The Saints will soon leave the cathedral after their week long visit this year. It is the octava, the eighth day, of the great feast of Corpus Christi. With this feast comes a dish that almost everyone will eat the chiriuchu. The ritual and religious focus of he event is on the saints who come from their different parishes, the historical ones of the classic city to gather in the Cathedral with the Lord of Temblors there.
This is a holy gathering of sacred figures, but there is another gathering that is also symbolically important here, that of the pieces of the city that come together as a whole, the neighborhoods, symbolized in the parishes and their patron saints.
This coming together of different groups of people, a kind of horizontal gathering, to differentiate it from the vertical gathering of the formal Christian version, where the saints come into the presence of God, is also key to this festival both int he saints and in the chiriuchu. A conversation I had this morning emphasized this.
A taxi driver asked me if I knew the origin of chiriuchu. I asked him to tell me and he said he would tell me what his grandparents had told him.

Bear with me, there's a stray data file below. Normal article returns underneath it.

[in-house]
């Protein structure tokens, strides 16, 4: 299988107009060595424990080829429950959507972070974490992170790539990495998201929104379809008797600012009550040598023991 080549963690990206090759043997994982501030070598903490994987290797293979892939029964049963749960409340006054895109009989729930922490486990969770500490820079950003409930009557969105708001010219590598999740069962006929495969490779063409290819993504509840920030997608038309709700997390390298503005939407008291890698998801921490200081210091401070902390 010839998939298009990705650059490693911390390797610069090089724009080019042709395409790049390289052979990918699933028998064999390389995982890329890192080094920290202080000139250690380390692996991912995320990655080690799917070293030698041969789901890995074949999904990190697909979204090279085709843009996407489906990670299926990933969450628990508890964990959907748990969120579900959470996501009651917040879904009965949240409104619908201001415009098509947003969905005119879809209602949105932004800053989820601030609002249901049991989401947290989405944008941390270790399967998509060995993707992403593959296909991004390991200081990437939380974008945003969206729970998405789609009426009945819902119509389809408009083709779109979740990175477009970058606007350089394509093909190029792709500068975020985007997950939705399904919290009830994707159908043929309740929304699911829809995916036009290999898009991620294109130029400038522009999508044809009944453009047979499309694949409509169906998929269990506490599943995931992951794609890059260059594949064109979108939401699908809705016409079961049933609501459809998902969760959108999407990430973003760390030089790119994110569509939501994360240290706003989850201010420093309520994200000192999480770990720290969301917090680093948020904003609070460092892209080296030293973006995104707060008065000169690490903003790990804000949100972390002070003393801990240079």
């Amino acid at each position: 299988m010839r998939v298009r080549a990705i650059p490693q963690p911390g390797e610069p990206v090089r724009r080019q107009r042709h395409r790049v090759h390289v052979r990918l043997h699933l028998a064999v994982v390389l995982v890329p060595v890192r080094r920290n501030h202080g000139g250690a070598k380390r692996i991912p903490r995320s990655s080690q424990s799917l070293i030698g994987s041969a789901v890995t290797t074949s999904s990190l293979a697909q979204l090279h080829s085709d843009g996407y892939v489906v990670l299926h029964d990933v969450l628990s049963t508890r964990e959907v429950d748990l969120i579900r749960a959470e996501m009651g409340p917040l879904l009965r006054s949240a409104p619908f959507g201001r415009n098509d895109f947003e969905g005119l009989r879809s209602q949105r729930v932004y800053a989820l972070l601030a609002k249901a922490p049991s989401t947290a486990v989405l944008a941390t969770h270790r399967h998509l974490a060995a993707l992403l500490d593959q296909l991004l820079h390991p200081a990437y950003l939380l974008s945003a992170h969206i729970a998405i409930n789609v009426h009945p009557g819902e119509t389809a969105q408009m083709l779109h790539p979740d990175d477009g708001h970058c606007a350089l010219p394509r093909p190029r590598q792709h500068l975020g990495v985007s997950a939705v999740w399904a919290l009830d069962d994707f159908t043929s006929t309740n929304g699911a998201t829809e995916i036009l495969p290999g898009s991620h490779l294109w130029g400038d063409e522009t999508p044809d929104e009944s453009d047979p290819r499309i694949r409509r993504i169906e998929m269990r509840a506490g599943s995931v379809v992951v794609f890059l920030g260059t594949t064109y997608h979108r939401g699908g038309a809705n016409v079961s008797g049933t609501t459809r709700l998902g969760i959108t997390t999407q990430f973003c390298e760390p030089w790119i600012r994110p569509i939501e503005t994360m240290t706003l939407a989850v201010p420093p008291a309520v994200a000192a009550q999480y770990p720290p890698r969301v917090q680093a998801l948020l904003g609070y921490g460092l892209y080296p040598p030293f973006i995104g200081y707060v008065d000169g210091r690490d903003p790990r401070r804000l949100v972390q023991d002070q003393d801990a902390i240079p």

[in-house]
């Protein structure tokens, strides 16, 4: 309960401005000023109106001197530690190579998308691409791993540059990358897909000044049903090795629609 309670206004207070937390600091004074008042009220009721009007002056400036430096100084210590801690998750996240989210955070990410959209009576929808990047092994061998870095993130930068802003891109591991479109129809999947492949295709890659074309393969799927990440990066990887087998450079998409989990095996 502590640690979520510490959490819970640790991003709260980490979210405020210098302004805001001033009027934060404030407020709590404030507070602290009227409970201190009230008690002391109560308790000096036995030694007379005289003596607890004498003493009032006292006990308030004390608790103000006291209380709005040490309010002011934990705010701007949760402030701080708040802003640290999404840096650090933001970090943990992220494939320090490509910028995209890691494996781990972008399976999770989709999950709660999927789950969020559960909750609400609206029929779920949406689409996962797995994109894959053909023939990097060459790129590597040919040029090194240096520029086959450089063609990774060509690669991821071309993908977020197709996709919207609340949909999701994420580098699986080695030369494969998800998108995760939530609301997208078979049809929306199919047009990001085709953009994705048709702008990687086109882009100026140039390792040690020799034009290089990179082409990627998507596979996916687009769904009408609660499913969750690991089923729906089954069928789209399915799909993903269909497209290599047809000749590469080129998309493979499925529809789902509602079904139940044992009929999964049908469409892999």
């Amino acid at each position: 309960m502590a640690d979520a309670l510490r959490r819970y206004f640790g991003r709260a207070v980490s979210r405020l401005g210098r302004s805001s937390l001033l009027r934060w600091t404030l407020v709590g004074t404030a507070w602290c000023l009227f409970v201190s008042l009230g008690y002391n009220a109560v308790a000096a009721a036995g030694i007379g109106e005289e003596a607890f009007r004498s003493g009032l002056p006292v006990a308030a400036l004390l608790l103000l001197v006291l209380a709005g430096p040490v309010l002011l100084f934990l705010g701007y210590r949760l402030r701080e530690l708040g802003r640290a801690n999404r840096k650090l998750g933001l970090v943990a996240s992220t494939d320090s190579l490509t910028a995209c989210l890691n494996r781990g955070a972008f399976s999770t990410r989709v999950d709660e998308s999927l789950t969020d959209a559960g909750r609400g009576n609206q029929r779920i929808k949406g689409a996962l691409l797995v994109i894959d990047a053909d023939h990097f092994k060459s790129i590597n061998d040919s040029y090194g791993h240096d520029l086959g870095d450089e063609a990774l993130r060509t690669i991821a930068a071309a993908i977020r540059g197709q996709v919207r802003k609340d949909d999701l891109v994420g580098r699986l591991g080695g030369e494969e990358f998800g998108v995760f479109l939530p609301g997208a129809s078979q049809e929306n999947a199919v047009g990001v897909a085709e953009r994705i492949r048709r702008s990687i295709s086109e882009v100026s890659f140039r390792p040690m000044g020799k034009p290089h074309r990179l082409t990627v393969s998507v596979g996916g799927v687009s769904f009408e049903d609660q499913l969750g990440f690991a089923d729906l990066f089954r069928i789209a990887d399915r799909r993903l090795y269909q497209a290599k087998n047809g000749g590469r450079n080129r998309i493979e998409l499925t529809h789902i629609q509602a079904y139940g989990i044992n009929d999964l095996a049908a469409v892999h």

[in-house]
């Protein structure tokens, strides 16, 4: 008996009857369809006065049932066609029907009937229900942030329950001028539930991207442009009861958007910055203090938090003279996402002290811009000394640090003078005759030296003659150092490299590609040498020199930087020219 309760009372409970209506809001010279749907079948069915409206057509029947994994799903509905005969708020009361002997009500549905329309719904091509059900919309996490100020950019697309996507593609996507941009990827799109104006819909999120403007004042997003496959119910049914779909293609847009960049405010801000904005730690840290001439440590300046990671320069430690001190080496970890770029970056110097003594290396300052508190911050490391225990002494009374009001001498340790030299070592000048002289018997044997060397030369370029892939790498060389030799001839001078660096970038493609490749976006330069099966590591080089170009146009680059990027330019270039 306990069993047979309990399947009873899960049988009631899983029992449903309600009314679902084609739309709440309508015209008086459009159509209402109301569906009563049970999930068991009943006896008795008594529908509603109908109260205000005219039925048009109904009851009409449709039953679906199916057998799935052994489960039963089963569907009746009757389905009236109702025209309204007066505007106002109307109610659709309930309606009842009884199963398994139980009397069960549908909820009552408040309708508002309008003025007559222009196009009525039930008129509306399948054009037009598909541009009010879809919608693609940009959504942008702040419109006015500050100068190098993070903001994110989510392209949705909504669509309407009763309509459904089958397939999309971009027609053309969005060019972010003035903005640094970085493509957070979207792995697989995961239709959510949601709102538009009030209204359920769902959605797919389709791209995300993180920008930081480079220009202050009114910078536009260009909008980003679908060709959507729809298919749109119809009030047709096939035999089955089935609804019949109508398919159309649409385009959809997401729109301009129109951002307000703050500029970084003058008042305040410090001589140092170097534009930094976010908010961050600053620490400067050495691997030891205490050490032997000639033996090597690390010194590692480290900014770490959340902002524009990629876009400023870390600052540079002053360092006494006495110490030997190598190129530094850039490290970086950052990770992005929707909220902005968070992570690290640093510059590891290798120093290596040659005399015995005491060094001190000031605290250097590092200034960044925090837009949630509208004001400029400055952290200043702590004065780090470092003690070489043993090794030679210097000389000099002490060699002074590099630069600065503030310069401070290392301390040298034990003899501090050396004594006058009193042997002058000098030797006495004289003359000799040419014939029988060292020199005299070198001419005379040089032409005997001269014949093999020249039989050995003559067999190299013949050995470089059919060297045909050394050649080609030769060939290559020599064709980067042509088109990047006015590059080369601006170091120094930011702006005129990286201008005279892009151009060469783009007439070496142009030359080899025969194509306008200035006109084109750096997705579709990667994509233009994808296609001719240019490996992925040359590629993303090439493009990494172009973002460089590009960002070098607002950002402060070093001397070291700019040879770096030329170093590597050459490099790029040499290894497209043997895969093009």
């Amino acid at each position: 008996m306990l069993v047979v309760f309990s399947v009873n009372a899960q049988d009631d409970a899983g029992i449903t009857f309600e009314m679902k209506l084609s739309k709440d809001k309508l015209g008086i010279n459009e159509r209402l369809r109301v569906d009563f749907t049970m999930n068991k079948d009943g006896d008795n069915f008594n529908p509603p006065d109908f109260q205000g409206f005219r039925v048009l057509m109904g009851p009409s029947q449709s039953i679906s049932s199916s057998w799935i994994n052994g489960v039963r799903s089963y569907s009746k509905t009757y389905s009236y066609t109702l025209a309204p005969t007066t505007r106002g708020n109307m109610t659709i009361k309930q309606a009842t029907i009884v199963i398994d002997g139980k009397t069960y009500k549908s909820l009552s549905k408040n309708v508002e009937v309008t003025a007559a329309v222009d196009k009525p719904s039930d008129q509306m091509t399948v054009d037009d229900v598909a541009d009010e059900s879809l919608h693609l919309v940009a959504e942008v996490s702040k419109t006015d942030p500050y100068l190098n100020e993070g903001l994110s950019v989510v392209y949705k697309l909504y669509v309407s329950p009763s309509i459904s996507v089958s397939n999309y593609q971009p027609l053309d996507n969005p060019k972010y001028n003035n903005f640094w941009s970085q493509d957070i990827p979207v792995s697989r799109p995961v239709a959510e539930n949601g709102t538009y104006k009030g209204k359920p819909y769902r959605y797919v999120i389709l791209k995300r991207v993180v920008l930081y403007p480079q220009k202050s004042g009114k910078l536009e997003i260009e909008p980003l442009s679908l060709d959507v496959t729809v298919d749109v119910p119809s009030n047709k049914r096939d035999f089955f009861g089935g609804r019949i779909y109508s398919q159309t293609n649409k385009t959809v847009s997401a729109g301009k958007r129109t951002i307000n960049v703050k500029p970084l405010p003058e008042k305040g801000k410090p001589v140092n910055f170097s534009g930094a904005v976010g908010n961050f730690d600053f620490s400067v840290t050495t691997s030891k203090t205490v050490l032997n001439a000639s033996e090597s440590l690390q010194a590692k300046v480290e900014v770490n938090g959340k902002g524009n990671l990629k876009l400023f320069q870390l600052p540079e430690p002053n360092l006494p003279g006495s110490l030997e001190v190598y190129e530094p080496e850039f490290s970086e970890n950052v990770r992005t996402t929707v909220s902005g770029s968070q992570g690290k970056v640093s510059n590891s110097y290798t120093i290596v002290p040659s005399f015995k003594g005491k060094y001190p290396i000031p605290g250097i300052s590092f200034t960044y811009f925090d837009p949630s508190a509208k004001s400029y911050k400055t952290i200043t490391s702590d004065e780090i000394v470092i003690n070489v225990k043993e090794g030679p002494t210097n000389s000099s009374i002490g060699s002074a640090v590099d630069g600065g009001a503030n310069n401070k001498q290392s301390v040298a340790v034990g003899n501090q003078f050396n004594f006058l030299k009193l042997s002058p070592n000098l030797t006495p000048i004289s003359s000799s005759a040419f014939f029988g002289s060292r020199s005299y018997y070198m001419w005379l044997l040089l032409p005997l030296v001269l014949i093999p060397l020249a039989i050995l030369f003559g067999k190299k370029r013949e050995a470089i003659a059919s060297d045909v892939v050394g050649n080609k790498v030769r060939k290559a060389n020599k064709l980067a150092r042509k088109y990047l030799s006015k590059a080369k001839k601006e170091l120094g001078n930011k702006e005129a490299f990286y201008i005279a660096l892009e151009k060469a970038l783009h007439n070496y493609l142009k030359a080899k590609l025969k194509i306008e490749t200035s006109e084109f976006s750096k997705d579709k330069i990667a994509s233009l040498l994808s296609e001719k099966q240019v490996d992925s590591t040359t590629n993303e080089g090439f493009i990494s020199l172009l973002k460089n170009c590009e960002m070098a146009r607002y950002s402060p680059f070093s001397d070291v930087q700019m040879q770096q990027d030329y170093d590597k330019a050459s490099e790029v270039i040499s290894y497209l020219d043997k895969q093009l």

Under the Incas, he related, the four divisions of the inca empire called suyos would gather together in celebration at Sacsayhuaman, the amazing and important Inca site above the city. Each would bring foods that were particular to their suyo and there at the site they would hold a collective meal. They would share the foods from the whole Empire.
He continued to tell me that the chiriuchu continues this tradition, in that it involves food from the different regions of Peru on a single plate which people then eat a bit of this and a bit of that to make the whole as they lift food to their mouth with their hands.
His story emphasizes different groups coming together as key to both eating the food and to its origin. As a result, we can argue the dish widely served today in a gastronomic festival by San Francisco, instead of Sacsayhuaman, depends on eating together elements that are both iconic and that literally come from different places to make the dish sacred and the feast sacred, even if this explanation runs somewhat counter to the traditional Catholic explanation of the feast.